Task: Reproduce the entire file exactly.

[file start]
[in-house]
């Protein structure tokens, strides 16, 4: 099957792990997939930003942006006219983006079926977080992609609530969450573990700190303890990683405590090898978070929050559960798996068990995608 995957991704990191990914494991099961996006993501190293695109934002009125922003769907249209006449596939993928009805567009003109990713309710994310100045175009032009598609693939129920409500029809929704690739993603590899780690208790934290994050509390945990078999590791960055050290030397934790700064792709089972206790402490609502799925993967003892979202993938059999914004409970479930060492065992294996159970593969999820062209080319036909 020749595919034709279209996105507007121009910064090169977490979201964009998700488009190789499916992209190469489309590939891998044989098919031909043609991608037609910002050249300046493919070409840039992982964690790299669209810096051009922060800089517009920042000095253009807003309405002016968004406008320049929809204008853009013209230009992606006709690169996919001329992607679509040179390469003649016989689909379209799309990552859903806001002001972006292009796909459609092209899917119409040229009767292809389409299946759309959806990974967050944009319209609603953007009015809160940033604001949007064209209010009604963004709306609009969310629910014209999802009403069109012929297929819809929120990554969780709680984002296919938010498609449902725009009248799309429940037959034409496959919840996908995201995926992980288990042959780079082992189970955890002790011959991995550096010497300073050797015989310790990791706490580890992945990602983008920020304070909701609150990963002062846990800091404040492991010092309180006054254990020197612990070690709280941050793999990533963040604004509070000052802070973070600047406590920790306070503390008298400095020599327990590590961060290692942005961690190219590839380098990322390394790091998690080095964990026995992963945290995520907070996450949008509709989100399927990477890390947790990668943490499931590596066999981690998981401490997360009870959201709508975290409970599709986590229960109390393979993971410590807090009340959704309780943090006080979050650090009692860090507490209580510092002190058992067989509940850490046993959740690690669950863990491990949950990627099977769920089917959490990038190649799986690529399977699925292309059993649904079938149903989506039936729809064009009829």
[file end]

[in-house]
């Protein structure tokens, strides 16, 4: 099957792990997939930003942006006219983006079926977080992609609530969450573990700190303890990683405590090898978070929050559960798996068990995608 995957991704990191990914494991099961996006993501190293695109934002009125922003769907249209006449596939993928009805567009003109990713309710994310100045175009032009598609693939129920409500029809929704690739993603590899780690208790934290994050509390945990078999590791960055050290030397934790700064792709089972206790402490609502799925993967003892979202993938059999914004409970479930060492065992294996159970593969999820062209080319036909 020749595919034709279209996105507007121009910064090169977490979201964009998700488009190789499916992209190469489309590939891998044989098919031909043609991608037609910002050249300046493919070409840039992982964690790299669209810096051009922060800089517009920042000095253009807003309405002016968004406008320049929809204008853009013209230009992606006709690169996919001329992607679509040179390469003649016989689909379209799309990552859903806001002001972006292009796909459609092209899917119409040229009767292809389409299946759309959806990974967050944009319209609603953007009015809160940033604001949007064209209010009604963004709306609009969310629910014209999802009403069109012929297929819809929120990554969780709680984002296919938010498609449902725009009248799309429940037959034409496959919840996908995201995926992980288990042959780079082992189970955890002790011959991995550096010497300073050797015989310790990791706490580890992945990602983008920020304070909701609150990963002062846990800091404040492991010092309180006054254990020197612990070690709280941050793999990533963040604004509070000052802070973070600047406590920790306070503390008298400095020599327990590590961060290692942005961690190219590839380098990322390394790091998690080095964990026995992963945290995520907070996450949008509709989100399927990477890390947790990668943490499931590596066999981690998981401490997360009870959201709508975290409970599709986590229960109390393979993971410590807090009340959704309780943090006080979050650090009692860090507490209580510092002190058992067989509940850490046993959740690690669950863990491990949950990627099977769920089917959490990038190649799986690529399977699925292309059993649904079938149903989506039936729809064009009829």